Monday Morning Swing Coach: The secret to Kevin Chappell’s success

April 24, 2017

Every Monday, we tap GOLF’s Top 100 Teachers in America for their insights on what went down between the ropes over the weekend on the major tours. Today, we sit down with Mark Blackburn, the coach behind Kevin Chappell’s breakthrough win at the 2017 Valero Texas Open. Blackburn has worked with Chappell since the 2012 U.S. Open. Together they’ve racked up six second-place finishes in addition to the victory in San Antonio, Kevin’s first. Pay attention—here’s how to use a Tour player’s big moment to generate your own.

1. You’re known to work with Chappell the Monday through Wednesday at the event he’s entered. What constitutes the bulk of your prep?

Mark Blackburn, Blackburn Golf at Greystone Golf & C.C., Birmingham, Ala. (@BlackburnGolf): We keep a pretty consistent schedule. Monday afternoon is when we look at Kevin’s full swing at the range, ending the session with distance wedges. We’ll head out to the course for a practice round on Tuesday, followed by some short game and putting drills. After the Wednesday pro-am, it’s more putting and distance wedges. The on-course time is critical. That’s when we look for shots that will make a difference—specialty swings to work the ball correctly depending on the course and the conditions.

2. Was there a specialty shot that made a difference in Texas?

Blackburn: Absolutely. It’s always windy at TPC San Antonio, so Kevin worked on his stinger off the tee. He hits it with his 3-wood using a low, abbreviated swing. Technique-wise, it’s pretty simple: play the ball back in your stance, cut your backswing at, say, three-quarters, and “cover” the ball at impact by swinging down and slightly to the left while holding off the release of the clubhead. Kevin’s key is to match how much he hits down on the ball with how much he swings to the left through impact. If he swings a little more left than he does down, the face hangs slightly open to the path for a reliable—and long—stinger fade.

3. In addition to Kevin, you work with other Tour players, notably Chez Reavie and Harris English. What’s it like juggling three players when they’re all entered in the same tournament?

Blackburn: There’s a lot of camaraderie among the guys I help. Each player is great about letting those who need more time get it. Plus, some players like to work early and others prefer the afternoon. With a little planning, everyone receives enough attention.

4. Going into this week, did you notice something in Chappell’s game that made you think, “This could be it?”

Blackburn: Kevin played well at Bay Hill and finished tied for 7th at the Masters. Those are two very difficult courses, as everyone knows. TPC San Antonio also plays extremely tough. Chappell has a knack for doing well on hard tracks and in less-than-ideal conditions. So, yes, we thought he could make a run. We’re big believers in the “horses-for-courses” adage. Some venues just suit Kevin better than others. If it’s one that demands ball control over birdie-bingeing, then you can expect Kevin to do well.

5. But before the Masters, his best finish in a regular Tour event this season was 35th—something had to have happened, no?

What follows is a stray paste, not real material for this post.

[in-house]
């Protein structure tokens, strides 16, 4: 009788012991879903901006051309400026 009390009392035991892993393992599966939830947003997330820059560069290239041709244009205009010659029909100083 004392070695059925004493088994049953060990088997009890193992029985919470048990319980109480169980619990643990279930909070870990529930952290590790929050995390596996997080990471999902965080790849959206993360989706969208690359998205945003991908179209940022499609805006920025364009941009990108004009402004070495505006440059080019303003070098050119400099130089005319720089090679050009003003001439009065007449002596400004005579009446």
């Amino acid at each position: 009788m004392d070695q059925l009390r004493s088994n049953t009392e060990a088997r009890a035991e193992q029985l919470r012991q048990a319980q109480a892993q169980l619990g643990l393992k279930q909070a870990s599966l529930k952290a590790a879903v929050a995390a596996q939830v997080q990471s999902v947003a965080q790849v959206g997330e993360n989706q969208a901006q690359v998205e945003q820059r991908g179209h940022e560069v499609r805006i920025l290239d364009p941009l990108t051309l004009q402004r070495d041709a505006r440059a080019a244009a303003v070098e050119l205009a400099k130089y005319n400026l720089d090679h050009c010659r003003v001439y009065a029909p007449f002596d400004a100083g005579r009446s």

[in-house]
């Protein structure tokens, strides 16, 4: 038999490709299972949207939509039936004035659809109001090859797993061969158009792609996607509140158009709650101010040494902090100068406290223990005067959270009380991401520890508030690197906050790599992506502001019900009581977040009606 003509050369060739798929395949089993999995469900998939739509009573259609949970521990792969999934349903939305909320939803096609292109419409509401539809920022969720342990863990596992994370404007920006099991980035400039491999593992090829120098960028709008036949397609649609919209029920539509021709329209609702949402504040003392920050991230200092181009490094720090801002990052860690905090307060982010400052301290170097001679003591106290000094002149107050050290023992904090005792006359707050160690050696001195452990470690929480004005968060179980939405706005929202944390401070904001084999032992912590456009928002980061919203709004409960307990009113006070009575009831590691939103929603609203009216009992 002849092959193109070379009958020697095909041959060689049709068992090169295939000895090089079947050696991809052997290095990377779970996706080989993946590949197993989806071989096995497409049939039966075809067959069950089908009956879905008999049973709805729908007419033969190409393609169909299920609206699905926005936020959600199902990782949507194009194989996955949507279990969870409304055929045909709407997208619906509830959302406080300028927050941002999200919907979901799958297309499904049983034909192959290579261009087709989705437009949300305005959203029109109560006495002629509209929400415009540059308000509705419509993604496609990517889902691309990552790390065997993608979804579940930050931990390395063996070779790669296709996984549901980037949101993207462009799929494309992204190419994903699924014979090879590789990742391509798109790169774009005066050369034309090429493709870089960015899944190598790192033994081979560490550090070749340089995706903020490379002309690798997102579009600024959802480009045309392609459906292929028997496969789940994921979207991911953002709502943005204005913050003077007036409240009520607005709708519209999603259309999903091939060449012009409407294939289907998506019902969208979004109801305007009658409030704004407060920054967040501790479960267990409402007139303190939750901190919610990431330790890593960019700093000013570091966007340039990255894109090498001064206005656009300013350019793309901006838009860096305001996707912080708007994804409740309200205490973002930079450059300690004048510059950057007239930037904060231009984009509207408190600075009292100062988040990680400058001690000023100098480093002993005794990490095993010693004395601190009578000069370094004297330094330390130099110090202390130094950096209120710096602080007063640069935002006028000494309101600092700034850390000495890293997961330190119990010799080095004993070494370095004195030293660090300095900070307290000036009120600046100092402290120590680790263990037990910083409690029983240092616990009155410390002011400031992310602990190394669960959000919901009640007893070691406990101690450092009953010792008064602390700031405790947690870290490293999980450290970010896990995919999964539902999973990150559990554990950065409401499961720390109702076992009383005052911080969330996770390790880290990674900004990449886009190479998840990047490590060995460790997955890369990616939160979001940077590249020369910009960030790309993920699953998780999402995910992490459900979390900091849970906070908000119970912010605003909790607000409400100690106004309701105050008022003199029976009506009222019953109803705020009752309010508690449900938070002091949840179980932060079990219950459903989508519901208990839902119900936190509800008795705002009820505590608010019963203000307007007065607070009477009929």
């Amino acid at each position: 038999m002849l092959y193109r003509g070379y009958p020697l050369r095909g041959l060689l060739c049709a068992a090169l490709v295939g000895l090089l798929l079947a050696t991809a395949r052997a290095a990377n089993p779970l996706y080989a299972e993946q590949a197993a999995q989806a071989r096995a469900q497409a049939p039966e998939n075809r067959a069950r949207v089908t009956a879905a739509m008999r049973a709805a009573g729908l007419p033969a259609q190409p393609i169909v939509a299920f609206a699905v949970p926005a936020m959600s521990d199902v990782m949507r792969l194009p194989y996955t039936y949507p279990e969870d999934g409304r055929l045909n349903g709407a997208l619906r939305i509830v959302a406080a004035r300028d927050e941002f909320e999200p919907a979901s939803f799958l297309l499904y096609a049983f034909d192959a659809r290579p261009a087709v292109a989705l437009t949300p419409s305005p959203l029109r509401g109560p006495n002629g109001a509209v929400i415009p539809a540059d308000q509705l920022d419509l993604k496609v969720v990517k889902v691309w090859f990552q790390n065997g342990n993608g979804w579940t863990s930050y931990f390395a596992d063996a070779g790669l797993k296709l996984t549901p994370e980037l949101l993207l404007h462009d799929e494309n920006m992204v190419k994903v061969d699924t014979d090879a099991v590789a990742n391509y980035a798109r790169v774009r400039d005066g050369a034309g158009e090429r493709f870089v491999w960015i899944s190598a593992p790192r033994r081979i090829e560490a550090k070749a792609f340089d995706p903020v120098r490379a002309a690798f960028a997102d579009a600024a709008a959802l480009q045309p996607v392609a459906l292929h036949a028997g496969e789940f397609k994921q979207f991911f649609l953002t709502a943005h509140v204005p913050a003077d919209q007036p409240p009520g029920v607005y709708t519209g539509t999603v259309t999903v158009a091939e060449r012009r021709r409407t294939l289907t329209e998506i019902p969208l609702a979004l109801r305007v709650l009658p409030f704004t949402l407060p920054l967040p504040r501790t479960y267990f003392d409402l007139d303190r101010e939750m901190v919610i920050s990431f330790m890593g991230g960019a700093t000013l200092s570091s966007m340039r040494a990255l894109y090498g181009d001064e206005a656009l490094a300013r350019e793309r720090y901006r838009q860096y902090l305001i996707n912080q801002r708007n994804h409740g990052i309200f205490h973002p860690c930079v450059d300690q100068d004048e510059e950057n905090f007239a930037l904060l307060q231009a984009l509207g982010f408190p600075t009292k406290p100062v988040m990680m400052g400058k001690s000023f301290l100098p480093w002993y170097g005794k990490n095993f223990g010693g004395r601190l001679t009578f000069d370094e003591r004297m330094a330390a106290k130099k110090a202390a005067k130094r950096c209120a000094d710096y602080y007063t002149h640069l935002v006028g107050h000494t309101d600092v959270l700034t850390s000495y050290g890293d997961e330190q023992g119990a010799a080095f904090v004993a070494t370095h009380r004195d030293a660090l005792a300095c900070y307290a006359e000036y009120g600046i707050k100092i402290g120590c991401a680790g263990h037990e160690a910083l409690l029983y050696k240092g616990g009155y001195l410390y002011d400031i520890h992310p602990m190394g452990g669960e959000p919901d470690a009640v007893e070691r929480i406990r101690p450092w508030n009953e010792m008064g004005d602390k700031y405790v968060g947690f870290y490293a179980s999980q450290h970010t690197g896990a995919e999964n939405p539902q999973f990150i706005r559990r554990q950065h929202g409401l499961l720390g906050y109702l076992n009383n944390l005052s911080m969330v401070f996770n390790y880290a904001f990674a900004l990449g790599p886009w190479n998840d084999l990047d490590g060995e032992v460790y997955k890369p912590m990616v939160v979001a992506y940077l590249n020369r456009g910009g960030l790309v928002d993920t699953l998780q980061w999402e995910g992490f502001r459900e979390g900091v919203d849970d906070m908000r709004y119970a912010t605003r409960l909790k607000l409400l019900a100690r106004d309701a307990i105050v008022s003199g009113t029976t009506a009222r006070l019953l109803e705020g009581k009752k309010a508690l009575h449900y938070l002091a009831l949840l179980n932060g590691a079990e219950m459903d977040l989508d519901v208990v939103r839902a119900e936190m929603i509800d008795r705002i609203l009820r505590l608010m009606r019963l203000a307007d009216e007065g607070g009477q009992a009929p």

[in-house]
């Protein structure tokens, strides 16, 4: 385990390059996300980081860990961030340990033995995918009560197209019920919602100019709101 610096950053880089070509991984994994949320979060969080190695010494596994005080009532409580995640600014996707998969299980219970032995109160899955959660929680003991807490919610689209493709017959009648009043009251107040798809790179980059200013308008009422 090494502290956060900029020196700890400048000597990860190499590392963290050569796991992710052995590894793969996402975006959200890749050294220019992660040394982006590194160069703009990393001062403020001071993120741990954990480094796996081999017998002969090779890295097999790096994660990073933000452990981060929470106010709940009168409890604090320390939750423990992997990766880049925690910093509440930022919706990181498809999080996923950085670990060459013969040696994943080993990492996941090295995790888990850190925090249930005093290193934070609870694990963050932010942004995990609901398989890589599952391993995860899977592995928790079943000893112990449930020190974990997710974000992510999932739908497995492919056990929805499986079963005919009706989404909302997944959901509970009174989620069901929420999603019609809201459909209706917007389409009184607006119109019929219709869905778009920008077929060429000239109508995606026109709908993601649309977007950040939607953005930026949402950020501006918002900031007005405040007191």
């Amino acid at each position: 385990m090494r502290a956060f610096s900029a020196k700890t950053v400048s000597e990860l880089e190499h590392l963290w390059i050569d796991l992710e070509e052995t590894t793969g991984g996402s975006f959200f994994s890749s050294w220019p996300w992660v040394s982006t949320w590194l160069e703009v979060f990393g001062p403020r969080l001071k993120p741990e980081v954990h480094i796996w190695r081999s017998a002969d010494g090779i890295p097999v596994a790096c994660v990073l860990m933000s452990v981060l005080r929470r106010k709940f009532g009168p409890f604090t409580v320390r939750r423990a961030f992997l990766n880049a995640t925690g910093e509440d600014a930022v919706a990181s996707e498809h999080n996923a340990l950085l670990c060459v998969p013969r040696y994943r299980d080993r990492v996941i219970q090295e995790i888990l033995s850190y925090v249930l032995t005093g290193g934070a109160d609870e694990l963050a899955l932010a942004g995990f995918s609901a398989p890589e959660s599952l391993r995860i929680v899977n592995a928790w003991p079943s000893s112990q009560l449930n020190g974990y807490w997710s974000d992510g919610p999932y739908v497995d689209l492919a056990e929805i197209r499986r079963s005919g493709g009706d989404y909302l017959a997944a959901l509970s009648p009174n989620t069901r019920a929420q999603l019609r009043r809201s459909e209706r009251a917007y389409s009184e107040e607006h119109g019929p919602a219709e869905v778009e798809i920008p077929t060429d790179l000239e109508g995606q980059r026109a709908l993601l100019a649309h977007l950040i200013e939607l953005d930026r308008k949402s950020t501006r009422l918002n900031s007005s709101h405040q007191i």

Blackburn: We did a lot of equipment testing in the off-season, and put some new gear in his bag following Nike’s decision to stop manufacturing equipment. Looking back, the addition of these new variables may have been too much to handle at all once, considering the other changes we made to his motion over the winter. So at Bay Hill, we got rid of the variables, putting his old Nike golf balls and irons back in his bag. There’s a limit to how many adjustments a player can digest.

6. Watching Kevin over the weekend, what jumped out to you the most about his game?

Blackburn: In heated moments, Kevin kept his cool. Specifically, he kept his tempo. He played the back nine on Saturday in 3-under, despite swirling winds. The temptation is to swing faster when the breeze is blowing. Big mistake. Kevin never changed speeds, and raced to the 54-hole lead.

7. Chappell left himself an 8-footer for birdie on the 72nd hole to one-up Brooks Koepka to claim his first victory in 180 starts. Talk about pressure! What were you feeling as you watched the drama unfold.

Blackburn: I really did believe he’d make the putt. Chappell’s tough—physically and mentally. We go over pressure situations all the time, and how important it is to lean on routine, not the possible outcomes. Was he nervous? I’m sure, but instead of fearing nerves, Kevin has learned to embrace them. There are no magical cures for butterflies in the pit of your stomach. Accept the fact that you’re going to feel rushed and a little out of sync. Appreciate the situation—you’re nervous because you’ve played yourself into a position to win! Run through your pre-putt routine like it’s any other putt. Make practice strokes while looking at the hole, imagining the ball dropping into the cup. As you settle into your stance, take some deep breaths, making sure the putterface is pointed in the direction you want the ball to start. Basically, that’s all you can do. Not only does running your routine put you in the best position to make the putt, it takes your mind off the nerves that can potentially doom your stroke.